The chiller system manager 20 may be any device, or combination of devices, capable of receiving a plurality of input signals, processing the received input signals according to preprogrammed procedures, and producing desired output controls signals in response to the received and processed input signals, in a manner according to the principles of the present invention.
Further, preferably, the Building Supervisor 30 comprises a personal computer which serves as a data entry port as well as a programming tool, for configuring the entire refrigeration system and for displaying the current status of the individual components and parameters of the system;
Still further the local control board 27a-n includes a means for controlling the inlet guide vanes for each compressor. The inlet guide vanes are controlled in response to control signals sent by the chiller system manager. Controlling the inlet guide vanes controls the KW demand of the electric motors 24 of the compressors 12. Further, the local control boards receive signals from the electric motors 23 by way of electrical line 28a-n corresponding to amount of power draw (approximated by motor current) as a percent of full load kilowatts (% KW) used by the motors.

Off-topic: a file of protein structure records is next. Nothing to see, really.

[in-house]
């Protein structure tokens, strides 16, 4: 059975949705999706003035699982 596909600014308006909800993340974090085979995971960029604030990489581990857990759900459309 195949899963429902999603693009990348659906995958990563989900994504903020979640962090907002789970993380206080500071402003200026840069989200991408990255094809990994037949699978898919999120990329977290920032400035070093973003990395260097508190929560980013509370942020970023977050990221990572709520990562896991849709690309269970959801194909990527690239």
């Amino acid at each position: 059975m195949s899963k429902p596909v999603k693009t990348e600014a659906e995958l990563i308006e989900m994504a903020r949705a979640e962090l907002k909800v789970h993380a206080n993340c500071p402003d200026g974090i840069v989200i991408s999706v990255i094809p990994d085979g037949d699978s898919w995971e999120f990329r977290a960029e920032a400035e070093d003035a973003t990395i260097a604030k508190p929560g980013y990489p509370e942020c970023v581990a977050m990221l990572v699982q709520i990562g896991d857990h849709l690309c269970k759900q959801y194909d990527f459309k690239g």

Referring now specifically to FIG. 2 for details of the operation of the control system there is shown a flow chart of the logic used to determine when to stop a lag compressor in accordance with the present invention. The flow chart includes capacity determination 32 of the next lag chiller in the stop sequence from which the logic flows to step 34 to compute the average % KW of all running chillers (AVGKW). The logic then proceeds to step 36 to compute the Reduced Cooling Required Setpoint according to the following: ##EQU2## Where:
Chiller Capacity N-1 is the sum of the capacities of the currently running chillers minus the capacity of the next chiller in stop sequence,
ACR is the Additional Cooling Required which is a programmable KW value which AVGKW must be above before the next chiller is started,
HYS is the Hysteresis which is a programmable % KW value subtracted from ACR to determine a target for AVGKW after the next chiller is stopped, and
Total Running Capacity is the sum of the capacities of all chillers currently running.
At step 38 the AVGKW is compared to RCR Setpoint, and if the AVGKW is not less than the RCR Setpoint the next chiller in the stop sequence is allowed to continue running in Step 42.
If the answer to Step 38 is Yes, then the logic flows to step 44 to stop the next chiller.
While this invention has been described with reference to a particular embodiment disclosed herein, it is not confined to the details setforth herein and this application is intended to cover any modifications or changes as may come within the scope of the invention.